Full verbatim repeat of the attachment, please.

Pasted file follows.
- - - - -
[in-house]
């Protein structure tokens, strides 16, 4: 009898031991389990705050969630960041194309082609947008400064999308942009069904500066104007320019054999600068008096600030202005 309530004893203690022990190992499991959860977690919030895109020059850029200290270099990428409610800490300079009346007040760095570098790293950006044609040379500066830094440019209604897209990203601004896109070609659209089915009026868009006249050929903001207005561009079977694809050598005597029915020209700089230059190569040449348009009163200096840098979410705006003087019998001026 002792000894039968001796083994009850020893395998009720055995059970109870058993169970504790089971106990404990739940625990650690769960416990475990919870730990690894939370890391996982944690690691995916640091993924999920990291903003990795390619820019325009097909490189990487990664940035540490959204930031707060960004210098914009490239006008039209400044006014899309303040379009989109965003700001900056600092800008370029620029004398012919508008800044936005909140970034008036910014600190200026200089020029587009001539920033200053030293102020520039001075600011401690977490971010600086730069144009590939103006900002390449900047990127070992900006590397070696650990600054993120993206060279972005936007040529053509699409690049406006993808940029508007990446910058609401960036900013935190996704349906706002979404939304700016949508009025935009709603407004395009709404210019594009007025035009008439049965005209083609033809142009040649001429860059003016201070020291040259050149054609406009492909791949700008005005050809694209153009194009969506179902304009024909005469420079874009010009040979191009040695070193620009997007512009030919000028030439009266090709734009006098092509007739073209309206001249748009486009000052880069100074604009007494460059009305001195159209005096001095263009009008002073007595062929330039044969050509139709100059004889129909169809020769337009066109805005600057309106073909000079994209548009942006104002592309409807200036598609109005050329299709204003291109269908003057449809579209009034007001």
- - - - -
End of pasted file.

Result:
[in-house]
């Protein structure tokens, strides 16, 4: 009898031991389990705050969630960041194309082609947008400064999308942009069904500066104007320019054999600068008096600030202005 309530004893203690022990190992499991959860977690919030895109020059850029200290270099990428409610800490300079009346007040760095570098790293950006044609040379500066830094440019209604897209990203601004896109070609659209089915009026868009006249050929903001207005561009079977694809050598005597029915020209700089230059190569040449348009009163200096840098979410705006003087019998001026 002792000894039968001796083994009850020893395998009720055995059970109870058993169970504790089971106990404990739940625990650690769960416990475990919870730990690894939370890391996982944690690691995916640091993924999920990291903003990795390619820019325009097909490189990487990664940035540490959204930031707060960004210098914009490239006008039209400044006014899309303040379009989109965003700001900056600092800008370029620029004398012919508008800044936005909140970034008036910014600190200026200089020029587009001539920033200053030293102020520039001075600011401690977490971010600086730069144009590939103006900002390449900047990127070992900006590397070696650990600054993120993206060279972005936007040529053509699409690049406006993808940029508007990446910058609401960036900013935190996704349906706002979404939304700016949508009025935009709603407004395009709404210019594009007025035009008439049965005209083609033809142009040649001429860059003016201070020291040259050149054609406009492909791949700008005005050809694209153009194009969506179902304009024909005469420079874009010009040979191009040695070193620009997007512009030919000028030439009266090709734009006098092509007739073209309206001249748009486009000052880069100074604009007494460059009305001195159209005096001095263009009008002073007595062929330039044969050509139709100059004889129909169809020769337009066109805005600057309106073909000079994209548009942006104002592309409807200036598609109005050329299709204003291109269908003057449809579209009034007001």